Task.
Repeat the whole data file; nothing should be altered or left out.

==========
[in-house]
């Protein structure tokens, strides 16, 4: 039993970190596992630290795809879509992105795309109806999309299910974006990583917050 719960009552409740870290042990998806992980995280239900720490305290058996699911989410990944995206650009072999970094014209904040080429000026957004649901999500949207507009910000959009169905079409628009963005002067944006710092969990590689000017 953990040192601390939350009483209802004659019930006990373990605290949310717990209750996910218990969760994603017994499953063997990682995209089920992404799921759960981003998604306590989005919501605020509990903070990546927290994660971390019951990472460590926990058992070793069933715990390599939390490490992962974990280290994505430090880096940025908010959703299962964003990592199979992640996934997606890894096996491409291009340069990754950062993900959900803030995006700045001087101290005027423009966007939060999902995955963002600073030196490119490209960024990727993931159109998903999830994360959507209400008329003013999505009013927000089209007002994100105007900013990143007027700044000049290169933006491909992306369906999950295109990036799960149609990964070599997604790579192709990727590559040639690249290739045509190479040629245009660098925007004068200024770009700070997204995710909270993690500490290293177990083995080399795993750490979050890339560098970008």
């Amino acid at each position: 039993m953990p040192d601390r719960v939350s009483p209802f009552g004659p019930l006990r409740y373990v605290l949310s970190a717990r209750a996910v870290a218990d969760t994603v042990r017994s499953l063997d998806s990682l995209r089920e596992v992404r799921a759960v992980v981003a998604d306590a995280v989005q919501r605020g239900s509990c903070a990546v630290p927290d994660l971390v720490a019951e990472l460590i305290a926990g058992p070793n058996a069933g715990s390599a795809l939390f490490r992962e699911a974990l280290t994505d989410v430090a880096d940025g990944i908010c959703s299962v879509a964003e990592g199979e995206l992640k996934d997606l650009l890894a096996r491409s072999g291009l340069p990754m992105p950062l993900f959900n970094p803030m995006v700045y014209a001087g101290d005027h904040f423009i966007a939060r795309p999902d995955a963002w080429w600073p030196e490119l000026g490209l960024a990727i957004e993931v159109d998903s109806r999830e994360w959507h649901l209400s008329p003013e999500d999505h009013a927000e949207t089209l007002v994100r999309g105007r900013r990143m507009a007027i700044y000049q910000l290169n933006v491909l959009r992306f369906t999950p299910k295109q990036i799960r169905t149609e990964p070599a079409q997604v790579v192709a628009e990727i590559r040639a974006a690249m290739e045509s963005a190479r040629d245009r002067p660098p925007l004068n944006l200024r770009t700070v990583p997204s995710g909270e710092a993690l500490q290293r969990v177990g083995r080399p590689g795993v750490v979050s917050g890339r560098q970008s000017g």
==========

[in-house]
């Protein structure tokens, strides 16, 4: 039993970190596992630290795809879509992105795309109806999309299910974006990583917050 719960009552409740870290042990998806992980995280239900720490305290058996699911989410990944995206650009072999970094014209904040080429000026957004649901999500949207507009910000959009169905079409628009963005002067944006710092969990590689000017 953990040192601390939350009483209802004659019930006990373990605290949310717990209750996910218990969760994603017994499953063997990682995209089920992404799921759960981003998604306590989005919501605020509990903070990546927290994660971390019951990472460590926990058992070793069933715990390599939390490490992962974990280290994505430090880096940025908010959703299962964003990592199979992640996934997606890894096996491409291009340069990754950062993900959900803030995006700045001087101290005027423009966007939060999902995955963002600073030196490119490209960024990727993931159109998903999830994360959507209400008329003013999505009013927000089209007002994100105007900013990143007027700044000049290169933006491909992306369906999950295109990036799960149609990964070599997604790579192709990727590559040639690249290739045509190479040629245009660098925007004068200024770009700070997204995710909270993690500490290293177990083995080399795993750490979050890339560098970008």
């Amino acid at each position: 039993m953990p040192d601390r719960v939350s009483p209802f009552g004659p019930l006990r409740y373990v605290l949310s970190a717990r209750a996910v870290a218990d969760t994603v042990r017994s499953l063997d998806s990682l995209r089920e596992v992404r799921a759960v992980v981003a998604d306590a995280v989005q919501r605020g239900s509990c903070a990546v630290p927290d994660l971390v720490a019951e990472l460590i305290a926990g058992p070793n058996a069933g715990s390599a795809l939390f490490r992962e699911a974990l280290t994505d989410v430090a880096d940025g990944i908010c959703s299962v879509a964003e990592g199979e995206l992640k996934d997606l650009l890894a096996r491409s072999g291009l340069p990754m992105p950062l993900f959900n970094p803030m995006v700045y014209a001087g101290d005027h904040f423009i966007a939060r795309p999902d995955a963002w080429w600073p030196e490119l000026g490209l960024a990727i957004e993931v159109d998903s109806r999830e994360w959507h649901l209400s008329p003013e999500d999505h009013a927000e949207t089209l007002v994100r999309g105007r900013r990143m507009a007027i700044y000049q910000l290169n933006v491909l959009r992306f369906t999950p299910k295109q990036i799960r169905t149609e990964p070599a079409q997604v790579v192709a628009e990727i590559r040639a974006a690249m290739e045509s963005a190479r040629d245009r002067p660098p925007l004068n944006l200024r770009t700070v990583p997204s995710g909270e710092a993690l500490q290293r969990v177990g083995r080399p590689g795993v750490v979050s917050g890339r560098q970008s000017g």